The term Chiropractic Adjustment is often used to describe the manipulation of the spine by trained and skilled practitioners of this ancient science. Chiropractors use a wide range of manual treatment techniques to treat patients, which include spinal manipulation. Chiropractic adjustments are used to correct imbalances between the spine, soft tissues, and muscles. Chiropractors are also trained in therapeutic massage and have specialized programs for the prevention and treatment of back pain and sciatica.
Although most chiropractors do not use spinal manipulation to diagnose and treat problems with the spine, serious complications can occur with chiropractic manipulation if improperly performed. A Chiropractor can misdiagnose a problem with the spine, causing complications or injury. The chiropractor must use proper technique and restraint when making adjustments on the spine.
Chiropractors can perform minor injuries or sprains in the spine but should not be performed adjustments that could cause further damage. If a Chiropractor accidentally sprains a joint, he will need to rest the injured joint for several days, as well as avoid further injury to the body.
Chiropractor adjustments should not be done if the patient has been diagnosed with a hernia, or if the spinal bone protrudes outside the vertebra. Minor spinal adjustments can also be performed if a Chiropractor suspects that there is a vertebral subluxation in his patient.
If the chiropractor believes there is a vertebral subluxation in his patient, then he should make an adjustment to the vertebral body, or subluxation, and the resulting pressure on the vertebral body will allow it to return to its original position. However, if the chiropractor suspects that a hernia exists, then the chiropractor should correct the subluxation as soon as possible to prevent further damage from occurring.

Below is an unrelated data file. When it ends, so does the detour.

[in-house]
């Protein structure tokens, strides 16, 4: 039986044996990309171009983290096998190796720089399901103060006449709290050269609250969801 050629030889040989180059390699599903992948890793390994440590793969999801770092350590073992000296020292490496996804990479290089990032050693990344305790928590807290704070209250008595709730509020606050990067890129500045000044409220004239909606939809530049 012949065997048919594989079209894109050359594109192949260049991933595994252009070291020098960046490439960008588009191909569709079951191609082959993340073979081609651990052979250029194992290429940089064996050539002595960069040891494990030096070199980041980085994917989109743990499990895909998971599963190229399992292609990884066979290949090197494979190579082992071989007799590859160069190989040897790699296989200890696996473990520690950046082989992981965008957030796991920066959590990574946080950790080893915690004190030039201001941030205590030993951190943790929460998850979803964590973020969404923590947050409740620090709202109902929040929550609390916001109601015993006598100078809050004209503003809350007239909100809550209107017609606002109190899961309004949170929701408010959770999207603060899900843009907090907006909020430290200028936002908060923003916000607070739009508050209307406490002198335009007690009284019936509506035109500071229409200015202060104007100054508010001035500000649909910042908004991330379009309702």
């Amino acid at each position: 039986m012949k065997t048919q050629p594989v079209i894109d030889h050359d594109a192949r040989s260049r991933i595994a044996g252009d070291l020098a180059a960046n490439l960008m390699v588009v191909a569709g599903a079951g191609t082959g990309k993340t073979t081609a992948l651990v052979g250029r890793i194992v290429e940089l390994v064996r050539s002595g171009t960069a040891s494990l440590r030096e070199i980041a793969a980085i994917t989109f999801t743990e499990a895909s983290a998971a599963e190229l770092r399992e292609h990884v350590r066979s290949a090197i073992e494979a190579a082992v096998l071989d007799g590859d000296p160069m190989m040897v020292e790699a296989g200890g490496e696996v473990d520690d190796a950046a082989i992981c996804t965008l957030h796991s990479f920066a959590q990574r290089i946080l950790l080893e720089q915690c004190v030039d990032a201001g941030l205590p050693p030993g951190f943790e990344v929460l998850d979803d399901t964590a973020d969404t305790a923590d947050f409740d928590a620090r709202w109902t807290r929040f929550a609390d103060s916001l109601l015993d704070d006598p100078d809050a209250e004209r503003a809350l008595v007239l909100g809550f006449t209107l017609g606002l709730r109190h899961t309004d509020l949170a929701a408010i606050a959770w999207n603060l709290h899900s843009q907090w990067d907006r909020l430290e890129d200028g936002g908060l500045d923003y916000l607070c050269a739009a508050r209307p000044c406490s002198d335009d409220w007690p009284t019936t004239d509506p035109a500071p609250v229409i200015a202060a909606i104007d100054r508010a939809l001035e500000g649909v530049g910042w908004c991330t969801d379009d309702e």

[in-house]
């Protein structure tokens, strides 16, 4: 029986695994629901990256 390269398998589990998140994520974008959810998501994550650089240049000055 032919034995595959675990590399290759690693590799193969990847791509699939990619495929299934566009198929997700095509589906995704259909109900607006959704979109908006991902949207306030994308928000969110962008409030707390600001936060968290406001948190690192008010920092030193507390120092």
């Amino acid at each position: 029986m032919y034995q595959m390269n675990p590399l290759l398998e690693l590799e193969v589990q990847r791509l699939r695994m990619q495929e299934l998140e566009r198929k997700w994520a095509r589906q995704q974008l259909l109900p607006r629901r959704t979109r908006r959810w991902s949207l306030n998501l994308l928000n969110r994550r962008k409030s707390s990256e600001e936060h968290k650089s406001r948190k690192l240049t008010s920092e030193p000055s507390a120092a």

It is very important to have a chiropractor’s spinal manipulation performed correctly, to ensure the best results. Although chiropractors are licensed health care professionals, some states require chiropractors to be licensed medical doctors. and must follow a certain set of guidelines regarding chiropractic adjustments.
The most common form of spinal adjustment is called a transposition. This occurs when the chiropractor moves the head of the spine forward or backward while applying a steady force. This is usually done to loosen the discs between the vertebrae and spinal column. Other spinal adjustments can involve using an appropriate sized lumbar splint or brace, to keep the spine in its proper alignment.
There are risks involved with chiropractic adjustments. This risk is called an incidence of disc herniation, which occurs when the vertebrae can bulge from the spinal column and cause damage to adjacent structures.
One of the most important things to remember when a chiropractic adjustment is performed is that patients should be monitored closely after the procedure. Patients should follow all instructions from their chiropractor regarding post-adjustment care and rest. Patients should not drive after a chiropractic adjustment, since this will not only increase the risks involved, but increase the possibility of additional injuries.